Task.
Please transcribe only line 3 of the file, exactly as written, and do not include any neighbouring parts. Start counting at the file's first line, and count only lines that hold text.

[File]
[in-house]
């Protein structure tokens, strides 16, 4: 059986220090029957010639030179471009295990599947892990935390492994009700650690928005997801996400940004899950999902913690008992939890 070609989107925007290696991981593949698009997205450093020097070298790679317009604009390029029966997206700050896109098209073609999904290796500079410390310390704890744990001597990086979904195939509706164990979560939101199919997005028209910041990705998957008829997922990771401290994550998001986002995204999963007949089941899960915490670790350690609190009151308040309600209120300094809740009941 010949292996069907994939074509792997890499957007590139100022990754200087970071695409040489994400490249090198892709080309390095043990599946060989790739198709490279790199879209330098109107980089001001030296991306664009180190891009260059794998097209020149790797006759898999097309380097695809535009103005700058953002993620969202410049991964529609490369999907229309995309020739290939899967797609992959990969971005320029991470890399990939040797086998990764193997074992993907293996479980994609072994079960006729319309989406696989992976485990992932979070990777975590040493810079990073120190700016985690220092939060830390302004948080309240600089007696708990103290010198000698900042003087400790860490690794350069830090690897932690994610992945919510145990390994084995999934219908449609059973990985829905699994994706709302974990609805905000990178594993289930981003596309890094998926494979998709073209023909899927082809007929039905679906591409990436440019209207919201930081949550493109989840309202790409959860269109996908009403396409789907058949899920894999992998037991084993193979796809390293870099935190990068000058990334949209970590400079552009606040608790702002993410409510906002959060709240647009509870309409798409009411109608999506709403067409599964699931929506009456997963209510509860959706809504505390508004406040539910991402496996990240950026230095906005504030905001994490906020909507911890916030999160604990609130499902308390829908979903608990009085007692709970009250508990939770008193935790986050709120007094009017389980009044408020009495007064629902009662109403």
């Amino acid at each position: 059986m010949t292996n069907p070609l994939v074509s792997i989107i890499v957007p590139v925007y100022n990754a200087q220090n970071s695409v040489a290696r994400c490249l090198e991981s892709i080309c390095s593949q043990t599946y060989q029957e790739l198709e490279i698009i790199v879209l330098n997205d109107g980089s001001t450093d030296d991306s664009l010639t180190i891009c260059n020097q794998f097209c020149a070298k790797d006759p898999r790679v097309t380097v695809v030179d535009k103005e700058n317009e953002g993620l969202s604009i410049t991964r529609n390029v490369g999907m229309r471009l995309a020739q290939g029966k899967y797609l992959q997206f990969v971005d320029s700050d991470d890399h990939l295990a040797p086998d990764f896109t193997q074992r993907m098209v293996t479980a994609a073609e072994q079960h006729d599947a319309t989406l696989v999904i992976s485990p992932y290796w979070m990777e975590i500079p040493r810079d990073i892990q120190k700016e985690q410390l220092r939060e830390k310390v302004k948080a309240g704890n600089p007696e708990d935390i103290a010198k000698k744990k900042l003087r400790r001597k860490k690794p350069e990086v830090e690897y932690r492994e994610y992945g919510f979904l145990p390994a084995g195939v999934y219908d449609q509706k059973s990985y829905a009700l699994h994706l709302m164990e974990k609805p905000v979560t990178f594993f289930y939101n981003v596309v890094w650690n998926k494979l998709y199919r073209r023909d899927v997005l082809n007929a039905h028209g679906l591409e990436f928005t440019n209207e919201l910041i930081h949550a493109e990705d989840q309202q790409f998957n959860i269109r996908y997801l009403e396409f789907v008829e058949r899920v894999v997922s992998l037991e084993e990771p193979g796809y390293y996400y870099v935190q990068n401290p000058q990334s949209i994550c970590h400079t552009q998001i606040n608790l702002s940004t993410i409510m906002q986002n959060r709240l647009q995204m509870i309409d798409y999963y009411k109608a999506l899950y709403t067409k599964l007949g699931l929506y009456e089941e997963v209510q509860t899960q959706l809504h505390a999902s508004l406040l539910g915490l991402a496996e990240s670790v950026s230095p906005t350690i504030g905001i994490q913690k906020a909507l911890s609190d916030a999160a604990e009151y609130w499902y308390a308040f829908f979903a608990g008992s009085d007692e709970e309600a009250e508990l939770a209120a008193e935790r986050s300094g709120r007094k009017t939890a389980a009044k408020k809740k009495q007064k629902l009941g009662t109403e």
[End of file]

């Amino acid at each position: 059986m010949t292996n069907p070609l994939v074509s792997i989107i890499v957007p590139v925007y100022n990754a200087q220090n970071s695409v040489a290696r994400c490249l090198e991981s892709i080309c390095s593949q043990t599946y060989q029957e790739l198709e490279i698009i790199v879209l330098n997205d109107g980089s001001t450093d030296d991306s664009l010639t180190i891009c260059n020097q794998f097209c020149a070298k790797d006759p898999r790679v097309t380097v695809v030179d535009k103005e700058n317009e953002g993620l969202s604009i410049t991964r529609n390029v490369g999907m229309r471009l995309a020739q290939g029966k899967y797609l992959q997206f990969v971005d320029s700050d991470d890399h990939l295990a040797p086998d990764f896109t193997q074992r993907m098209v293996t479980a994609a073609e072994q079960h006729d599947a319309t989406l696989v999904i992976s485990p992932y290796w979070m990777e975590i500079p040493r810079d990073i892990q120190k700016e985690q410390l220092r939060e830390k310390v302004k948080a309240g704890n600089p007696e708990d935390i103290a010198k000698k744990k900042l003087r400790r001597k860490k690794p350069e990086v830090e690897y932690r492994e994610y992945g919510f979904l145990p390994a084995g195939v999934y219908d449609q509706k059973s990985y829905a009700l699994h994706l709302m164990e974990k609805p905000v979560t990178f594993f289930y939101n981003v596309v890094w650690n998926k494979l998709y199919r073209r023909d899927v997005l082809n007929a039905h028209g679906l591409e990436f928005t440019n209207e919201l910041i930081h949550a493109e990705d989840q309202q790409f998957n959860i269109r996908y997801l009403e396409f789907v008829e058949r899920v894999v997922s992998l037991e084993e990771p193979g796809y390293y996400y870099v935190q990068n401290p000058q990334s949209i994550c970590h400079t552009q998001i606040n608790l702002s940004t993410i409510m906002q986002n959060r709240l647009q995204m509870i309409d798409y999963y009411k109608a999506l899950y709403t067409k599964l007949g699931l929506y009456e089941e997963v209510q509860t899960q959706l809504h505390a999902s508004l406040l539910g915490l991402a496996e990240s670790v950026s230095p906005t350690i504030g905001i994490q913690k906020a909507l911890s609190d916030a999160a604990e009151y609130w499902y308390a308040f829908f979903a608990g008992s009085d007692e709970e309600a009250e508990l939770a209120a008193e935790r986050s300094g709120r007094k009017t939890a389980a009044k408020k809740k009495q007064k629902l009941g009662t109403e």